The Chinese, Arabians and Indians used Jasmine medicinally, as an aphrodisiac and for ceremonial purposes. The root is used in China to treat headaches, insomnia, and pain due to dislocated joints and broken bones; it is reported to have anaesthetic properties..Several Jasminium species have been used in cancers

Aroma-therapists find the Jasmine flower an antidepressant and relaxing herb which is said to help with dry or sensitive skin and tiredness. In vapor therapy Jasmine oil can be useful for addiction, depression, nervousness, coughs, relaxation and tension. Jasmine oil can be used as a blended massage oil or diluted in the bath for almost everything: addiction, postnatal depression, relaxation, muscle pain, coughs, tension, stress and nervousness. Jasmine oil can be used in a base cream or lotion for dry or greasy and sensitive skin, as well as assisting with stretch marks and scars.

In Borneo young Jasmine leaf is boiled and the infusion is taken to treat gallstones. Root is boiled and the infusion to treat diabetesmellitus.

Jasmine oil

Jasmine essential oil has a sweet, exotic and rich floral smell and the oil is deep orange-brown in color. Jasmine small white star-shaped flowers picked at night when the aroma is most intense.

The yield of flowers per hectare in 6000 lb in sambac (about 200 g/bush). Since the Jasmine flowers are highly perishable and have to be disposed off in the market within few hours after picking. An experienced picker can pick 10,000-15,000 blossoms per day. France, Italy, Morocco, Egypt, China, Japan and Turkey produce the best oil. The oil from the sweet smelling Jasmine has been known to be one of the most expensive scents in the world costing upwards of $1,500-3,000 a pound. Today it is a billion dollar plus industry in France growing Jasmine and distilling its perfume.

In manufacturing, Jasmine oil is produced as a 'concrete' by solvent extraction, and an absolute is obtained from the concrete by separation with alcohol, and an essential oil is produced off the absolute by steam distillation. 1,000 lb of flowers (about 4 mln flowers) yield approximately one pound of liquid concrete, which yields 0.2% aromatic molecules. The main chemical components of Jasmine oil are: Benzyl, Nerol, Terpineol, Linalyl acetate, Methyl anthranilate, Jasmone and Farnesol.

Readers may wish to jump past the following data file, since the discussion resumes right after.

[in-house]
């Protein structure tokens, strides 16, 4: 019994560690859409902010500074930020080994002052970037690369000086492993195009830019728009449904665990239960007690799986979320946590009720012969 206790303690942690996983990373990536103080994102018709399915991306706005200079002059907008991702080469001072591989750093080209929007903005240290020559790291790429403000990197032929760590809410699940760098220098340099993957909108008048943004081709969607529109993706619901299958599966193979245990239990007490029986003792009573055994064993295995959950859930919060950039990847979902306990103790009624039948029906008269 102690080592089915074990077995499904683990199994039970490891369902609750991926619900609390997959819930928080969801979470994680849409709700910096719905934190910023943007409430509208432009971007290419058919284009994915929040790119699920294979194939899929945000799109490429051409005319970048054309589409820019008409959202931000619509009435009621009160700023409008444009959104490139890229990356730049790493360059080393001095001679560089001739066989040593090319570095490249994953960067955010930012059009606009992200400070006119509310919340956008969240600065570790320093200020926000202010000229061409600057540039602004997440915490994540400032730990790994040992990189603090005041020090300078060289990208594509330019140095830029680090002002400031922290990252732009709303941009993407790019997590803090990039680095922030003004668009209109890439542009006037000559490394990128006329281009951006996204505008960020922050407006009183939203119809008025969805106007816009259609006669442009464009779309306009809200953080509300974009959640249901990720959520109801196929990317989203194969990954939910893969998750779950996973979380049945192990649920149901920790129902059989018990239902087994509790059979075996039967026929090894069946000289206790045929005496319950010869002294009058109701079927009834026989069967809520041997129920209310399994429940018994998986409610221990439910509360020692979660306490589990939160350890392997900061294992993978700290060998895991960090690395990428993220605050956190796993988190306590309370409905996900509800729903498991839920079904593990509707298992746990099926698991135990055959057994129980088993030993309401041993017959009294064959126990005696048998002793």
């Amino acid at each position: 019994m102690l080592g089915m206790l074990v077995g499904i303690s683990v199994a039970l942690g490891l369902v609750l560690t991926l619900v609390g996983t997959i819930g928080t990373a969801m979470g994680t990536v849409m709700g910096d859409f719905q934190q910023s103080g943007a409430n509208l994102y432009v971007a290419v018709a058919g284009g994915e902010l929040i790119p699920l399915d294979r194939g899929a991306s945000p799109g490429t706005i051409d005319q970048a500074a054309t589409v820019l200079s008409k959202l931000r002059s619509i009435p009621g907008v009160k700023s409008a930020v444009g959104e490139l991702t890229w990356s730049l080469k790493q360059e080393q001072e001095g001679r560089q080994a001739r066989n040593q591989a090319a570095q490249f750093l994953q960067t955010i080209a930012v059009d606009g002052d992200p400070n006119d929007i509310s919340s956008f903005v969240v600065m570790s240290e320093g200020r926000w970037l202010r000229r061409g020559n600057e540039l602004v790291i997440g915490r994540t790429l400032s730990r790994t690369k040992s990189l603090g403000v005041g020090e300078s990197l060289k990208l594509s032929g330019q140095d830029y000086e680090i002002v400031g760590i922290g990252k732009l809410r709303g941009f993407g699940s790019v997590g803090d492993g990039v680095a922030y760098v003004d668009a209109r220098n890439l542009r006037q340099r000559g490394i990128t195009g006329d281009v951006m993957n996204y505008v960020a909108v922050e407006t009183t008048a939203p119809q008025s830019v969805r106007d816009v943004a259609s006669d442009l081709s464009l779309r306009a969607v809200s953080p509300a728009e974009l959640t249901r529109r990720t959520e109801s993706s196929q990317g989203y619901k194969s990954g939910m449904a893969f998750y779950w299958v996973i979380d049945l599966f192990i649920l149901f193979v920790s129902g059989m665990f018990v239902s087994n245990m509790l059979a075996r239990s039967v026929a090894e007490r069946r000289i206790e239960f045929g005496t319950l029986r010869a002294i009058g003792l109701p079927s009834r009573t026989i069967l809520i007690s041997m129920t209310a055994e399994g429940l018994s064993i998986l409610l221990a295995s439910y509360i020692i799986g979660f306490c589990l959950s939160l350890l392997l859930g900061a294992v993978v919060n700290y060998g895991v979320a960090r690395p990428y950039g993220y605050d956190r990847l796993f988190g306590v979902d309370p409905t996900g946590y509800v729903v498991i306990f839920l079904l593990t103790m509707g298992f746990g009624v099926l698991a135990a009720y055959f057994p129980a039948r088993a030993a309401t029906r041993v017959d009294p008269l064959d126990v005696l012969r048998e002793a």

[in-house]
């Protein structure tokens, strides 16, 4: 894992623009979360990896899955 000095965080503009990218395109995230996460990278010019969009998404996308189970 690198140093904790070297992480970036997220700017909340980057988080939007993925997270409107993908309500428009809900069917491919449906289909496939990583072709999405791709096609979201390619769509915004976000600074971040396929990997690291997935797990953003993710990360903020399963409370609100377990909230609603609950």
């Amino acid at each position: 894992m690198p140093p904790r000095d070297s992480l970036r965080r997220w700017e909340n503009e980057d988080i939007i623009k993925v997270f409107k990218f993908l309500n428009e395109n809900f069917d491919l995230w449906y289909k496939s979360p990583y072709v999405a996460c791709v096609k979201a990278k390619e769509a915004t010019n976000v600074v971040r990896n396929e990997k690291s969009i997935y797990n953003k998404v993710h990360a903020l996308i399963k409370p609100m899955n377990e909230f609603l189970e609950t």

Little bit of math. From one hectare 6 lb of luqid concrete can be produced, or 0.5 g of oil. Which is about 12 drop of Jasmine oil. Can you image that?

Sampguita - National Flower of Phillipines


Jasmine sambac ("Maid of Orlean" variety) is the national flower of Phillipines - sampaguita. It is a symbol of purity, simplicity, humility and strength. Its blossom is celebrated in Philippine legends, stories and songs. In the Philippines, the sampaguita also has a number of names: sambac, sampagung, campopot, lumabi, kulatai, pongso, malur and manul.

In 1934 Governor-General Frank Murphy, moved by sentiment, named it a national symbol. "Sentiment has dictated the selection of national flowers either symbolical of certain national or sentiments, or reminiscent of some important historical or traditional events," Murphy explained in Proclamation Number 652. "France has her fleur-de-lis and Japan her cherry blossom," he said. "In the same way the Philippines should have her national flower."

On advice from the secretary of agriculture, Murphy concluded: "Considering its popularity, ornamental value, fragrance and the role it plays in the legends and traditions of the Filipino people, I hereby declare the sampaguita to be the national flower of the Philippine Islands. Done at the City of Manila, this first day of February, in the year of our Lord, nineteen hundred and thirty four."

Sampaguita, a Spanish term, comes from the Pilipino words "sumpa kita," which means "I promise you." It is a pledge of mutual love. In early days, a young couple exchanged sampaguita necklaces much like a bride and groom exchange wedding rings nowadays. To this day, garlands of sampaguita are offered to dignitaries and special guests.

Jasmine arrived in the Philippines in pre-recorded times, most likely as an item of barter or gift on board trade boats plying the South China Sea. In the Philippines a type of Jasmine called sampaga was described as early as 1698 when Ignacio Mercado, an Augustinian monk, first wrote about its medicinal use in the Declaracion de las virtudes de los arboles y plantas que estan en este libro. In translation, Mercado said that the leaves of the sampaga (which has bigger flowers than sampaguita) made a wonderful syrup to comfort the heart. The vapor was a good cure for asthma.

Our own use of Jasmin


We make our own Jasmine tea. The best tea is made with Maid of Orleans (single flower) variety. We pick up fully open flowers and leave them in a cup with hot water for 15-30 min. The extract is added to tea or taken pure. Try it yourself.



We found some unusual ways to use Jasmine flowers. When we prune our "Grand Duke", we use fully developed flowers to make a tea and feed buds to our rabbit. He loves it. Probably, he knows about numerous medical uses of Jasmine :)



Our large pacu fishes love undeveloped Grand Duke buds, too